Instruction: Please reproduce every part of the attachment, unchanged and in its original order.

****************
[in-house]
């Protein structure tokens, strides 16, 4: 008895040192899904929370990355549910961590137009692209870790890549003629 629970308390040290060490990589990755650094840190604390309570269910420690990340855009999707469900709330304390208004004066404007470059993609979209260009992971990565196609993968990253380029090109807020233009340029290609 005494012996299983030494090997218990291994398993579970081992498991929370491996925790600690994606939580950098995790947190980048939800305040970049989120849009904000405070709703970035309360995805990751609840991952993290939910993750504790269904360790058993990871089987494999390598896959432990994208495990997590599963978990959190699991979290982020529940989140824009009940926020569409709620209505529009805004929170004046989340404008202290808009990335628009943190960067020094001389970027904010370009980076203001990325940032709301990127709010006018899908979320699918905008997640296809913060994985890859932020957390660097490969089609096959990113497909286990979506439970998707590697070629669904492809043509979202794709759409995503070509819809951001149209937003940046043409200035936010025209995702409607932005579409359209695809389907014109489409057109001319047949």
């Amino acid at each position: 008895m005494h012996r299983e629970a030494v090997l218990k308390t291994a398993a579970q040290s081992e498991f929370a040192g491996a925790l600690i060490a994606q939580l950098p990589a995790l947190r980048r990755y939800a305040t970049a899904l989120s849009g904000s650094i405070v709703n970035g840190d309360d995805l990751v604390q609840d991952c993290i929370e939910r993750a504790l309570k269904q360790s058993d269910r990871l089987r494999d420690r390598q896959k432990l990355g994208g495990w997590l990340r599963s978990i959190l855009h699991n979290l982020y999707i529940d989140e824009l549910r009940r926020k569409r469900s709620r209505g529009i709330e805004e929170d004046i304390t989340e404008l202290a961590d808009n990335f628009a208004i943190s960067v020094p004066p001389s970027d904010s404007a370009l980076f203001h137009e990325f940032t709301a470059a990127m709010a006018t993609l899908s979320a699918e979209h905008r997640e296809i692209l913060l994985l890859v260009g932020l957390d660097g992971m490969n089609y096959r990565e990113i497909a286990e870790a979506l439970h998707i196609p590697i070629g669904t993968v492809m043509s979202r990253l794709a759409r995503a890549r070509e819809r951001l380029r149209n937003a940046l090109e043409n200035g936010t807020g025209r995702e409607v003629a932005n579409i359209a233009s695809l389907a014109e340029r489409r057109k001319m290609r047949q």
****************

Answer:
[in-house]
């Protein structure tokens, strides 16, 4: 008895040192899904929370990355549910961590137009692209870790890549003629 629970308390040290060490990589990755650094840190604390309570269910420690990340855009999707469900709330304390208004004066404007470059993609979209260009992971990565196609993968990253380029090109807020233009340029290609 005494012996299983030494090997218990291994398993579970081992498991929370491996925790600690994606939580950098995790947190980048939800305040970049989120849009904000405070709703970035309360995805990751609840991952993290939910993750504790269904360790058993990871089987494999390598896959432990994208495990997590599963978990959190699991979290982020529940989140824009009940926020569409709620209505529009805004929170004046989340404008202290808009990335628009943190960067020094001389970027904010370009980076203001990325940032709301990127709010006018899908979320699918905008997640296809913060994985890859932020957390660097490969089609096959990113497909286990979506439970998707590697070629669904492809043509979202794709759409995503070509819809951001149209937003940046043409200035936010025209995702409607932005579409359209695809389907014109489409057109001319047949």
């Amino acid at each position: 008895m005494h012996r299983e629970a030494v090997l218990k308390t291994a398993a579970q040290s081992e498991f929370a040192g491996a925790l600690i060490a994606q939580l950098p990589a995790l947190r980048r990755y939800a305040t970049a899904l989120s849009g904000s650094i405070v709703n970035g840190d309360d995805l990751v604390q609840d991952c993290i929370e939910r993750a504790l309570k269904q360790s058993d269910r990871l089987r494999d420690r390598q896959k432990l990355g994208g495990w997590l990340r599963s978990i959190l855009h699991n979290l982020y999707i529940d989140e824009l549910r009940r926020k569409r469900s709620r209505g529009i709330e805004e929170d004046i304390t989340e404008l202290a961590d808009n990335f628009a208004i943190s960067v020094p004066p001389s970027d904010s404007a370009l980076f203001h137009e990325f940032t709301a470059a990127m709010a006018t993609l899908s979320a699918e979209h905008r997640e296809i692209l913060l994985l890859v260009g932020l957390d660097g992971m490969n089609y096959r990565e990113i497909a286990e870790a979506l439970h998707i196609p590697i070629g669904t993968v492809m043509s979202r990253l794709a759409r995503a890549r070509e819809r951001l380029r149209n937003a940046l090109e043409n200035g936010t807020g025209r995702e409607v003629a932005n579409i359209a233009s695809l389907a014109e340029r489409r057109k001319m290609r047949q």